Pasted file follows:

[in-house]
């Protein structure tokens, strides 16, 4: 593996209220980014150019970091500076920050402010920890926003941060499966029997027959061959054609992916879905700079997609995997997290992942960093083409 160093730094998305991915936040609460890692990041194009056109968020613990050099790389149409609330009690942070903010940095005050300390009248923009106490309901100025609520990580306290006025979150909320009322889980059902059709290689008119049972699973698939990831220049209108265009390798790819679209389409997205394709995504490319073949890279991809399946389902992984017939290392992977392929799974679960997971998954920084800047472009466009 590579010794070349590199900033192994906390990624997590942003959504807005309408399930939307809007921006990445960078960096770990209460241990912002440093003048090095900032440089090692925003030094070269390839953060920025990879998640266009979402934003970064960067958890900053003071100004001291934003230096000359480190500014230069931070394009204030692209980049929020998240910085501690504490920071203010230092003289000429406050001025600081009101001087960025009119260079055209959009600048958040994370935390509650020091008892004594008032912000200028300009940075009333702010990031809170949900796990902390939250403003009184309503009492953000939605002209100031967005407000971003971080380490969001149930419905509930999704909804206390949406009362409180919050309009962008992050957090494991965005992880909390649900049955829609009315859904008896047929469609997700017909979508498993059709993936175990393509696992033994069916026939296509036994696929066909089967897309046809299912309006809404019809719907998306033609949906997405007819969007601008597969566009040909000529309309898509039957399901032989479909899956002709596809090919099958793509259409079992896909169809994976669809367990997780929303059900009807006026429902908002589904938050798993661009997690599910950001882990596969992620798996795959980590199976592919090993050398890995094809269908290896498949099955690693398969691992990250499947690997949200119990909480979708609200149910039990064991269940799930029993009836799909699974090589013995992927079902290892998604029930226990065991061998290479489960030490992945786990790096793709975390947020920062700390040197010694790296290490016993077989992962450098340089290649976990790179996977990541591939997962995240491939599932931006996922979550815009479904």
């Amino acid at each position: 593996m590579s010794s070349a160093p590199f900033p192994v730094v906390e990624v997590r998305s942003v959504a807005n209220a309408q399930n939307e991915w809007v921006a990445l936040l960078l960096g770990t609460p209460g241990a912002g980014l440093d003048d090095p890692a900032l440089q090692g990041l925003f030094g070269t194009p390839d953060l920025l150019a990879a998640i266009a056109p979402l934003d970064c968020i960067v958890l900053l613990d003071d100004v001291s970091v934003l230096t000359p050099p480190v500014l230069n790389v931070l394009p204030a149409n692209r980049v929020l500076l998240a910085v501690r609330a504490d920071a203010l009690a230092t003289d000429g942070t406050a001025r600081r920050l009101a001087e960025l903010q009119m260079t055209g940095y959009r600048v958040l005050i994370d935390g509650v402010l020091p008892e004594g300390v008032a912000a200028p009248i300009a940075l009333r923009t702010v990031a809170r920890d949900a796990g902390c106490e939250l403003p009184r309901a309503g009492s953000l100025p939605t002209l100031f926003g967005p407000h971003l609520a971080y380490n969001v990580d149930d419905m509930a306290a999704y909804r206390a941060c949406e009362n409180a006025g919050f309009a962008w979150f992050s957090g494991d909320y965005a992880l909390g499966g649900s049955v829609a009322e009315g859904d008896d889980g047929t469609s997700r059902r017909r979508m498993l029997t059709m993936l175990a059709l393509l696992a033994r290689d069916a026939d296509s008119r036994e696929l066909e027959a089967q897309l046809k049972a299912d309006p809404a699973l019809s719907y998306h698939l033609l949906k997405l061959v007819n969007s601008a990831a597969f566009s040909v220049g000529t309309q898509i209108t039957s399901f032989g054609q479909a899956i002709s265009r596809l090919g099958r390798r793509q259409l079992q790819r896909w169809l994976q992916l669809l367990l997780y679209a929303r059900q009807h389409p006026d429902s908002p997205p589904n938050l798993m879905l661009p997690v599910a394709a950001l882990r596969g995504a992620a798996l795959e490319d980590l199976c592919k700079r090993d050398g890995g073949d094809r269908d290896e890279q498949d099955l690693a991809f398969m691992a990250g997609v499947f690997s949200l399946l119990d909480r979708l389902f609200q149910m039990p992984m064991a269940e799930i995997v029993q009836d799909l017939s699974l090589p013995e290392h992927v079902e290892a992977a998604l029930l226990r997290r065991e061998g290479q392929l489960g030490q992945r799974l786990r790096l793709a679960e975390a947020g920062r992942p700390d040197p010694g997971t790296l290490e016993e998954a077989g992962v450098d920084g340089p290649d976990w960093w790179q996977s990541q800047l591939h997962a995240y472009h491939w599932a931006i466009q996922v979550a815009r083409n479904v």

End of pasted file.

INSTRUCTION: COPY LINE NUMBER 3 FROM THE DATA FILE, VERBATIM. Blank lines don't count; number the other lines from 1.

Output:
């Amino acid at each position: 593996m590579s010794s070349a160093p590199f900033p192994v730094v906390e990624v997590r998305s942003v959504a807005n209220a309408q399930n939307e991915w809007v921006a990445l936040l960078l960096g770990t609460p209460g241990a912002g980014l440093d003048d090095p890692a900032l440089q090692g990041l925003f030094g070269t194009p390839d953060l920025l150019a990879a998640i266009a056109p979402l934003d970064c968020i960067v958890l900053l613990d003071d100004v001291s970091v934003l230096t000359p050099p480190v500014l230069n790389v931070l394009p204030a149409n692209r980049v929020l500076l998240a910085v501690r609330a504490d920071a203010l009690a230092t003289d000429g942070t406050a001025r600081r920050l009101a001087e960025l903010q009119m260079t055209g940095y959009r600048v958040l005050i994370d935390g509650v402010l020091p008892e004594g300390v008032a912000a200028p009248i300009a940075l009333r923009t702010v990031a809170r920890d949900a796990g902390c106490e939250l403003p009184r309901a309503g009492s953000l100025p939605t002209l100031f926003g967005p407000h971003l609520a971080y380490n969001v990580d149930d419905m509930a306290a999704y909804r206390a941060c949406e009362n409180a006025g919050f309009a962008w979150f992050s957090g494991d909320y965005a992880l909390g499966g649900s049955v829609a009322e009315g859904d008896d889980g047929t469609s997700r059902r017909r979508m498993l029997t059709m993936l175990a059709l393509l696992a033994r290689d069916a026939d296509s008119r036994e696929l066909e027959a089967q897309l046809k049972a299912d309006p809404a699973l019809s719907y998306h698939l033609l949906k997405l061959v007819n969007s601008a990831a597969f566009s040909v220049g000529t309309q898509i209108t039957s399901f032989g054609q479909a899956i002709s265009r596809l090919g099958r390798r793509q259409l079992q790819r896909w169809l994976q992916l669809l367990l997780y679209a929303r059900q009807h389409p006026d429902s908002p997205p589904n938050l798993m879905l661009p997690v599910a394709a950001l882990r596969g995504a992620a798996l795959e490319d980590l199976c592919k700079r090993d050398g890995g073949d094809r269908d290896e890279q498949d099955l690693a991809f398969m691992a990250g997609v499947f690997s949200l399946l119990d909480r979708l389902f609200q149910m039990p992984m064991a269940e799930i995997v029993q009836d799909l017939s699974l090589p013995e290392h992927v079902e290892a992977a998604l029930l226990r997290r065991e061998g290479q392929l489960g030490q992945r799974l786990r790096l793709a679960e975390a947020g920062r992942p700390d040197p010694g997971t790296l290490e016993e998954a077989g992962v450098d920084g340089p290649d976990w960093w790179q996977s990541q800047l591939h997962a995240y472009h491939w599932a931006i466009q996922v979550a815009r083409n479904v």